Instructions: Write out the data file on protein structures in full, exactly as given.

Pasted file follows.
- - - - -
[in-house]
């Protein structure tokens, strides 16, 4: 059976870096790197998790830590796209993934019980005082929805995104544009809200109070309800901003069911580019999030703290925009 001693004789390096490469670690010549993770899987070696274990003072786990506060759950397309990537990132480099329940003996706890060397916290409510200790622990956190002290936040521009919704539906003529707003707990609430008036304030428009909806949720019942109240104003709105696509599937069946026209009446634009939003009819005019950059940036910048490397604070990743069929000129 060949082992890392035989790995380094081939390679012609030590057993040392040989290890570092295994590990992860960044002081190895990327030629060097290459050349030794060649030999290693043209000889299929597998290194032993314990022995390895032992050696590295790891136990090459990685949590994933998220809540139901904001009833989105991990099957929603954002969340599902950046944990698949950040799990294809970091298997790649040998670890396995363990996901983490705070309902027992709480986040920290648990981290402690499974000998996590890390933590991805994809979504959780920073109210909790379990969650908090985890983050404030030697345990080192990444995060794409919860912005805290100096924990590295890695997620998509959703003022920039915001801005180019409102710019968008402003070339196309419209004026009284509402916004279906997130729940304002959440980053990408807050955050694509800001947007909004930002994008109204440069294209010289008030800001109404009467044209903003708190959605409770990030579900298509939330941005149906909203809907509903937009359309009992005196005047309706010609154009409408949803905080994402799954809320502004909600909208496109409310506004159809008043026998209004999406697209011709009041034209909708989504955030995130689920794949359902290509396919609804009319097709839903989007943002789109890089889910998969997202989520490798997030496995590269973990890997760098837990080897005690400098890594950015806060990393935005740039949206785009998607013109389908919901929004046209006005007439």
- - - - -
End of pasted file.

[in-house]
């Protein structure tokens, strides 16, 4: 059976870096790197998790830590796209993934019980005082929805995104544009809200109070309800901003069911580019999030703290925009 001693004789390096490469670690010549993770899987070696274990003072786990506060759950397309990537990132480099329940003996706890060397916290409510200790622990956190002290936040521009919704539906003529707003707990609430008036304030428009909806949720019942109240104003709105696509599937069946026209009446634009939003009819005019950059940036910048490397604070990743069929000129 060949082992890392035989790995380094081939390679012609030590057993040392040989290890570092295994590990992860960044002081190895990327030629060097290459050349030794060649030999290693043209000889299929597998290194032993314990022995390895032992050696590295790891136990090459990685949590994933998220809540139901904001009833989105991990099957929603954002969340599902950046944990698949950040799990294809970091298997790649040998670890396995363990996901983490705070309902027992709480986040920290648990981290402690499974000998996590890390933590991805994809979504959780920073109210909790379990969650908090985890983050404030030697345990080192990444995060794409919860912005805290100096924990590295890695997620998509959703003022920039915001801005180019409102710019968008402003070339196309419209004026009284509402916004279906997130729940304002959440980053990408807050955050694509800001947007909004930002994008109204440069294209010289008030800001109404009467044209903003708190959605409770990030579900298509939330941005149906909203809907509903937009359309009992005196005047309706010609154009409408949803905080994402799954809320502004909600909208496109409310506004159809008043026998209004999406697209011709009041034209909708989504955030995130689920794949359902290509396919609804009319097709839903989007943002789109890089889910998969997202989520490798997030496995590269973990890997760098837990080897005690400098890594950015806060990393935005740039949206785009998607013109389908919901929004046209006005007439």